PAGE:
Timbuktu is not a documentary… which is not to suggest that it should be. The film excellently depicts many of the hardships that Timbuktians encountered under the occupation. It also excellently depicts the numerous creative ways in which locals—particularly women—subtly and not so subtly rejected shari’a. But viewers should remember that Timbuktu is very much in medias res. Aside from a scene of a brief conversation with a Tuareg mercenary from Libya, there is little historical or regional context, which is perhaps a means to avoid a more complicated discussion of the role of the MNLA and Tuareg-led independence movements. Furthermore, the occupiers are regularly referred to as “jihadists”. This is surely what they called themselves. And it also facilitates Sissako’s critique of religious extremism. Nonetheless, I think it’s important to consider that most Timbuktians themselves refused to identify the occupiers with Islam. Almost every time I referred to them as “jihadists” or “Islamists”, my friends would (sometimes angrily) correct me, saying, “No, these people know nothing about Islam. This is not Islam. They are terrorists, pure and simple.” Of course, it’s not that simple. But it is important to reflect upon this local perspective while viewing Timbuktian characters on screen critique the occupation.


Many of my Timbuktian friends were disappointed that Timbuktu’s global transformation from “mythical town” to “real place” occurred as a result of terrorism. Similarly, I find it somewhat unfortunate that this is the context for what is more or less the town’s contemporary cinematic debut. Nonetheless, Sissako tells an incredibly accurate story of Timbuktu. Without romanticizing it, we find an urban center that is also equal parts Sahara Desert and Niger River. We find a place of ethnic and linguistic diversity that has historically championed cosmopolitanism and more moderate expressions of religion. What Sissako’s Timbuktu highlights—and perhaps this is the film’s most important lesson—is that, despite inflammatory rhetoric that suggests otherwise, those in the West are not those most affected by terrorism. Those who are regularly forced to confront such violence are in Mali, Nigeria, Cameroon, Somalia, Libya, not to mention Syria and Iraq… places that rarely make it into the Western press.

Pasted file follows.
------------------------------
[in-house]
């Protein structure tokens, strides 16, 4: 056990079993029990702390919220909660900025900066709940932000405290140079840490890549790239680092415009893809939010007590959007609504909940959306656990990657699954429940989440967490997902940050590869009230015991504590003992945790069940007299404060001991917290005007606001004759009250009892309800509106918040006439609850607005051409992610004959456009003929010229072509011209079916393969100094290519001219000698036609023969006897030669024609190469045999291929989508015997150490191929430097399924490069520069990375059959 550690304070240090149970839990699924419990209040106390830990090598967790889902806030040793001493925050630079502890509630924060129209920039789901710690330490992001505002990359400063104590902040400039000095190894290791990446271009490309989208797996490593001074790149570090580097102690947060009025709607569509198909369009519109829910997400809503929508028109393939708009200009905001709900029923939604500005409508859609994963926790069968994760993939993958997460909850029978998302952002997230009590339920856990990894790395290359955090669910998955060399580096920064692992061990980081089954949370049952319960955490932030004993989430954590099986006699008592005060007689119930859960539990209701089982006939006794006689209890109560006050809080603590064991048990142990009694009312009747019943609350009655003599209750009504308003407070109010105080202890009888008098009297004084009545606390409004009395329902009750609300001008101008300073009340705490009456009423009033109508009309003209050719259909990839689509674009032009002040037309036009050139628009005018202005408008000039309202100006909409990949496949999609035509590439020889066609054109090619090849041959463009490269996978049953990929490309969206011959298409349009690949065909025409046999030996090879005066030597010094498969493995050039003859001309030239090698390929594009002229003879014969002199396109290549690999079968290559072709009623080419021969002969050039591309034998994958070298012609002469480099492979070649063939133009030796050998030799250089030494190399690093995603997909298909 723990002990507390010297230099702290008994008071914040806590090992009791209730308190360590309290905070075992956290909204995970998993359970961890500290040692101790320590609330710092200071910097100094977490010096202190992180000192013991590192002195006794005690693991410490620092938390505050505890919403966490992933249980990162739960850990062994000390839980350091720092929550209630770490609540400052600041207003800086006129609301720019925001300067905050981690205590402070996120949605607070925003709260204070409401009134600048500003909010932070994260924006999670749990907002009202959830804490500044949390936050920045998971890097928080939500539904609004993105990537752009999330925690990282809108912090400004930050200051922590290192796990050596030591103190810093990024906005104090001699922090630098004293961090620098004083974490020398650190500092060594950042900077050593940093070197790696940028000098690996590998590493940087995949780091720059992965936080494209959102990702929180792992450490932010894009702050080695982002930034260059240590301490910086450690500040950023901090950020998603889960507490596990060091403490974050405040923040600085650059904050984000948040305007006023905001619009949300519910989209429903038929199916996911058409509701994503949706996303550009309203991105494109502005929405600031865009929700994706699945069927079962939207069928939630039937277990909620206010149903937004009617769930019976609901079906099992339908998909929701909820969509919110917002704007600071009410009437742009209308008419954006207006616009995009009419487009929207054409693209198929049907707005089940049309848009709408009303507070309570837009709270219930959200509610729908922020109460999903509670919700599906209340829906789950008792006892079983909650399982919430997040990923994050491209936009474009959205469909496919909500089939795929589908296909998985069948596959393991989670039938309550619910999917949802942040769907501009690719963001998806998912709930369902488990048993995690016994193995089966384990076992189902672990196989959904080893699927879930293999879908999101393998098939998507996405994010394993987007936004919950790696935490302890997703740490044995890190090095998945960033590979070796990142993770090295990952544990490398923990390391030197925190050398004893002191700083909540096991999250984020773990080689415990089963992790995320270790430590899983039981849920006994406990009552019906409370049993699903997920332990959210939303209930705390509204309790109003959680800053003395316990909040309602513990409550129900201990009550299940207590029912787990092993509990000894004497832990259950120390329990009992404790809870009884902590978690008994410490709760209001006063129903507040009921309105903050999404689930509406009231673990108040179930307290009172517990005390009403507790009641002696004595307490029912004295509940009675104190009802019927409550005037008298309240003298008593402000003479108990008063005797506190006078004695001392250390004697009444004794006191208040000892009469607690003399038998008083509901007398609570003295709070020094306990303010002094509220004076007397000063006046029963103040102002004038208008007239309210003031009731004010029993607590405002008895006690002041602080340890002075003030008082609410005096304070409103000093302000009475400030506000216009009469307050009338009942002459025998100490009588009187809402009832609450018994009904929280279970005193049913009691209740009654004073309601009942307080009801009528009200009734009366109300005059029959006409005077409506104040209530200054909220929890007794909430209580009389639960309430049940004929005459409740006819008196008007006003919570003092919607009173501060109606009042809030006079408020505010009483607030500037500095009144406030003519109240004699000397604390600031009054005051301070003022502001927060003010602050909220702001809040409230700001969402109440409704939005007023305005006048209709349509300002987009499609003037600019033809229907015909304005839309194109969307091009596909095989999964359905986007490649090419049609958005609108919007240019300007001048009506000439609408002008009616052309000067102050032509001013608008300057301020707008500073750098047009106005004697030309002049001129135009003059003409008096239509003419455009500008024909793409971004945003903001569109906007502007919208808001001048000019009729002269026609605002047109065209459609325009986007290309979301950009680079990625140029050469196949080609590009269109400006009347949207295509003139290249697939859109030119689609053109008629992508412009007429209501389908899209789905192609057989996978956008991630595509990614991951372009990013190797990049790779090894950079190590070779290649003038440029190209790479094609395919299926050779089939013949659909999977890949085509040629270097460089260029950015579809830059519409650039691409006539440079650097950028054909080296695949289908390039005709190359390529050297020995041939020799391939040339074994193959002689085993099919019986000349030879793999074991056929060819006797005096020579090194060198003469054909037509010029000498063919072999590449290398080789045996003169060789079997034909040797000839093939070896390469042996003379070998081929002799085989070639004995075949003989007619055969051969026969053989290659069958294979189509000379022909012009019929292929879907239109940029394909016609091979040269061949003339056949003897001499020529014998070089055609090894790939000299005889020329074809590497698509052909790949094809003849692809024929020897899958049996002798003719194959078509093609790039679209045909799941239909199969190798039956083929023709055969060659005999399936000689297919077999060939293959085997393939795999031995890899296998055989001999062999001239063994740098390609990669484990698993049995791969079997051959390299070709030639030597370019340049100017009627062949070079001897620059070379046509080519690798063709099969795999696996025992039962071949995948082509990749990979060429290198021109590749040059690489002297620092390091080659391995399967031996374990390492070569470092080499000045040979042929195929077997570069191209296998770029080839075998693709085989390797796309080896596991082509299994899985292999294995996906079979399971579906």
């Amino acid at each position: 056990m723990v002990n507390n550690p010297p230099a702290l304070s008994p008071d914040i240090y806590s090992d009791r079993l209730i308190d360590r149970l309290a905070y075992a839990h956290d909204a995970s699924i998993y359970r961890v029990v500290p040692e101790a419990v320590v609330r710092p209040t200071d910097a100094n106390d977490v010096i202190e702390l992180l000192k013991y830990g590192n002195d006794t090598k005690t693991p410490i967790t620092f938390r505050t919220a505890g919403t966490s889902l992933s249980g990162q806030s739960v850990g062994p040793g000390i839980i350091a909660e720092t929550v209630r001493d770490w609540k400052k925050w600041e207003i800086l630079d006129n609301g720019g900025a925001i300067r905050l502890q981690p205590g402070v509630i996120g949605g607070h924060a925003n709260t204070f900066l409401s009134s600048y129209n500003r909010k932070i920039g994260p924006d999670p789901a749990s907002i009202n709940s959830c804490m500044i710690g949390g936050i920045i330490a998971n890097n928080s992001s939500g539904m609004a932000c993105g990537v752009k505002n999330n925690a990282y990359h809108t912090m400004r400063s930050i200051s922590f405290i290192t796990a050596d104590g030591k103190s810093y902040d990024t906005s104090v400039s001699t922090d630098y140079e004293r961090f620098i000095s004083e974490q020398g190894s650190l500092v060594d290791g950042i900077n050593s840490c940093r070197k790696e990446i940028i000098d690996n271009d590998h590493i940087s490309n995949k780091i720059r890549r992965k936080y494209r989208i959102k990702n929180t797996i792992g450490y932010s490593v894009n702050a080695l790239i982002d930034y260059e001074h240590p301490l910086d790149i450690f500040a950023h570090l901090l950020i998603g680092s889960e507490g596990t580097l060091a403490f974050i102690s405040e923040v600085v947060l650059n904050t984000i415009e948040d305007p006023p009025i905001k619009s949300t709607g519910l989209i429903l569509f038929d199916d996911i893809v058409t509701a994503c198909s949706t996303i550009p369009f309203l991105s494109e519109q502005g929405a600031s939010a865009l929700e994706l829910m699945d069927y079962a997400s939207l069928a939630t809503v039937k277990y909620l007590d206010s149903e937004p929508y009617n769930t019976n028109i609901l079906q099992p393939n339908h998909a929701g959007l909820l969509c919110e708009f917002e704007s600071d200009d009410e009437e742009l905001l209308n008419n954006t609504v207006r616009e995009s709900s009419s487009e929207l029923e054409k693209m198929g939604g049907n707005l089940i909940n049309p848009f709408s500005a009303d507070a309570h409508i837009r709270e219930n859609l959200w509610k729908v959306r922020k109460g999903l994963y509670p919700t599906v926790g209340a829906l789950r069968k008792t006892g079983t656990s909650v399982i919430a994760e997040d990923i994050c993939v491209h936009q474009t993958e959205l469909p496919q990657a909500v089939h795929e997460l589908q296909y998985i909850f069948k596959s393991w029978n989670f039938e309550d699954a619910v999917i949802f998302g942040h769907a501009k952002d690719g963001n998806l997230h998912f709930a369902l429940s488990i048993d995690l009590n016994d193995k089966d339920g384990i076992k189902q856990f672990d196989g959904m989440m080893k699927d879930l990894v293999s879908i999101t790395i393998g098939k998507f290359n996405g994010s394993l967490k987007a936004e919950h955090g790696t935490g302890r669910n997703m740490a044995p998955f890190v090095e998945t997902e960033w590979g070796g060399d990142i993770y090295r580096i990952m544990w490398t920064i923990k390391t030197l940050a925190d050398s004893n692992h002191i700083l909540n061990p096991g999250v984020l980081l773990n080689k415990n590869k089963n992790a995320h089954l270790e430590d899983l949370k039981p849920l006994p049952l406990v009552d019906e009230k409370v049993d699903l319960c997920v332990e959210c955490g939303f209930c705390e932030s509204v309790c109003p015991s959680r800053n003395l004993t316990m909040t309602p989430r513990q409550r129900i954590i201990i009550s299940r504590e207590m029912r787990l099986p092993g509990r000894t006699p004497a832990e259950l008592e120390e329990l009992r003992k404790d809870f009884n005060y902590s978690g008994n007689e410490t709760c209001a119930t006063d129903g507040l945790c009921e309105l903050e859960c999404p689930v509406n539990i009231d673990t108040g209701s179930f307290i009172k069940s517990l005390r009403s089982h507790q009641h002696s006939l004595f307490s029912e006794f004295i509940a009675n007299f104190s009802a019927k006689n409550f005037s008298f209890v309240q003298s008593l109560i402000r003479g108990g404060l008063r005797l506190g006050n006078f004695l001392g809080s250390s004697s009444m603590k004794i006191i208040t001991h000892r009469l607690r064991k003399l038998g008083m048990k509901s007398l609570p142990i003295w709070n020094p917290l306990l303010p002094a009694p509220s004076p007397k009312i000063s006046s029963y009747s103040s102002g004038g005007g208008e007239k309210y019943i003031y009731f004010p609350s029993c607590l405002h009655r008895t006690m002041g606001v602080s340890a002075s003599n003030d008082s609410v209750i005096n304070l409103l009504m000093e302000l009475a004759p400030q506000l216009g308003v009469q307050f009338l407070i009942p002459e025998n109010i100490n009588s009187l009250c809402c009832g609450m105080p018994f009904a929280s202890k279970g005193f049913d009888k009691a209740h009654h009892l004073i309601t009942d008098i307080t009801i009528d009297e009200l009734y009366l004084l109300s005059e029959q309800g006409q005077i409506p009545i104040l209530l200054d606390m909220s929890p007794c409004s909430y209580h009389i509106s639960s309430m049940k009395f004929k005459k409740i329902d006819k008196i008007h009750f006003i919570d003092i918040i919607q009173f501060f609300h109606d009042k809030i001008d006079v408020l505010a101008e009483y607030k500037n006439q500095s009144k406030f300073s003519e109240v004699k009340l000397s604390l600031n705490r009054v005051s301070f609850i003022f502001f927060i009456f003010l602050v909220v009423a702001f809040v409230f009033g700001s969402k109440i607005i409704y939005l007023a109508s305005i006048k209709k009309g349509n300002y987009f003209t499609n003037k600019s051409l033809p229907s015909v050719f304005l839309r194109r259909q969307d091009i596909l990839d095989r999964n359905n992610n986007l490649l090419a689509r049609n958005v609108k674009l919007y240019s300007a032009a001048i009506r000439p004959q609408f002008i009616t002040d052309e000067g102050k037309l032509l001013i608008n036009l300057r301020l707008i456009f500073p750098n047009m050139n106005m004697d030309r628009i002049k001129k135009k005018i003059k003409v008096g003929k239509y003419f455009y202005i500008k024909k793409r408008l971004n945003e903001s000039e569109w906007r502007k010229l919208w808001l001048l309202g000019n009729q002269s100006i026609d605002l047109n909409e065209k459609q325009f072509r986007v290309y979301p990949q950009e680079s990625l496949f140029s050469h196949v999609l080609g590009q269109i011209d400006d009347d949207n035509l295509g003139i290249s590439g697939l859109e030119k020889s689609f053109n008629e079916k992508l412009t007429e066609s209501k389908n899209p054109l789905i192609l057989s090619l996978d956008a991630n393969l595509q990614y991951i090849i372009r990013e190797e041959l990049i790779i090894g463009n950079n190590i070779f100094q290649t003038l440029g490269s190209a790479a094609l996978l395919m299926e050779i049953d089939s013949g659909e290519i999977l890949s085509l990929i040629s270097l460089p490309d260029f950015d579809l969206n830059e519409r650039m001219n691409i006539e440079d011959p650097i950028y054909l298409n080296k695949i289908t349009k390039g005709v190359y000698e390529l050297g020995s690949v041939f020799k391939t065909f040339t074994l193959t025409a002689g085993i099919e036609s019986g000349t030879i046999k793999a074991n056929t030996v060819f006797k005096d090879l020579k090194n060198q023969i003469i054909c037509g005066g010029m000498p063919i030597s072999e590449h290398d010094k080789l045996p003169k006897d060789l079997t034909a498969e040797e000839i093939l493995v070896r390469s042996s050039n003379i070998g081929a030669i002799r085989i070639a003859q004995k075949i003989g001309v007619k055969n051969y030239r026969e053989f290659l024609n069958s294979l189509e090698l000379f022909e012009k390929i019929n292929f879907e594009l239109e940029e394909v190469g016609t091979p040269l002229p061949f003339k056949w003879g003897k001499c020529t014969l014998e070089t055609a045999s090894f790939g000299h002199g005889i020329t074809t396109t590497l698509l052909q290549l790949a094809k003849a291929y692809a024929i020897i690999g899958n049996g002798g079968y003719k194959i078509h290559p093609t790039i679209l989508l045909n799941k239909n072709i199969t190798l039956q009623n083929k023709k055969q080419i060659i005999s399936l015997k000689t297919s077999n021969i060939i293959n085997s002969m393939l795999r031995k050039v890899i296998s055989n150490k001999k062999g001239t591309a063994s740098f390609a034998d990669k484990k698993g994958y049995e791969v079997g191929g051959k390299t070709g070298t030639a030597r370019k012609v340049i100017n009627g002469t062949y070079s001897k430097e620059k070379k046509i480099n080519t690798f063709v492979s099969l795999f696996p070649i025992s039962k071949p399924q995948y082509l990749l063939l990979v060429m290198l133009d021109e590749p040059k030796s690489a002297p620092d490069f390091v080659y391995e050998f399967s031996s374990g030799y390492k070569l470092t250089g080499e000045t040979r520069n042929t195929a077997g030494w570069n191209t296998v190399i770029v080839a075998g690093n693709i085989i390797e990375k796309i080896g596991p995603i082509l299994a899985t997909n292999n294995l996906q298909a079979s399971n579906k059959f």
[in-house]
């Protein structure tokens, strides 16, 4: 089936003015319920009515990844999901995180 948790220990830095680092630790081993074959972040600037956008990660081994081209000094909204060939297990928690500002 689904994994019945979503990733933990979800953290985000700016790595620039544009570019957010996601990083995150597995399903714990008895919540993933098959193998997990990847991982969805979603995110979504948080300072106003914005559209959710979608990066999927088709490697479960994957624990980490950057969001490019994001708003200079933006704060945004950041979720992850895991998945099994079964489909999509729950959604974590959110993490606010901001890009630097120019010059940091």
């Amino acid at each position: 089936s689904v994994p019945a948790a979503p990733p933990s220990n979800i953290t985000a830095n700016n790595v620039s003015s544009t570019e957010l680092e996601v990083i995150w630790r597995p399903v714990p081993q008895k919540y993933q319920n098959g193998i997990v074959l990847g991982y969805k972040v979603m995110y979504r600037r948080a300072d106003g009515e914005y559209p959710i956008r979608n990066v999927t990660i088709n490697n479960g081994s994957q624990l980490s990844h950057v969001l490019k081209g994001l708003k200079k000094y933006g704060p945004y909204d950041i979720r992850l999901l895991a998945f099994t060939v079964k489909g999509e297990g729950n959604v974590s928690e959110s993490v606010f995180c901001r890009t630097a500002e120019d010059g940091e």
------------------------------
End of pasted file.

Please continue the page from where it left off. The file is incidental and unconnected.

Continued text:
#SAHipHop2014: When South African Hip Hop Met The Internet

It’s all my father’s fault!

Sometime towards the end of the nineties, I remember him bringing along a heavy-set, pale-skinned man into our home during a lunch break from work. The man wore one of those green-gray shirts which only come in size XL and above, a pair of shorts, and veldskoens. This look rendered him more a farmer than a technician who’d come to fiddle with our computer.

He asked for the telephone end-point, the one onto which the telephone receiver gets plugged in, and began fiddling with that too. In no time, I’d figured out that either that evening or the next day (it all depended on ‘activation time’), I’d be able to access ohhla, spitkicker, and a small fortune of websites I’d only heard of or read about. The World Wide Web had landed on my desktop at a record-breaking speed of 56kbps and I was going to usher in every bit of it!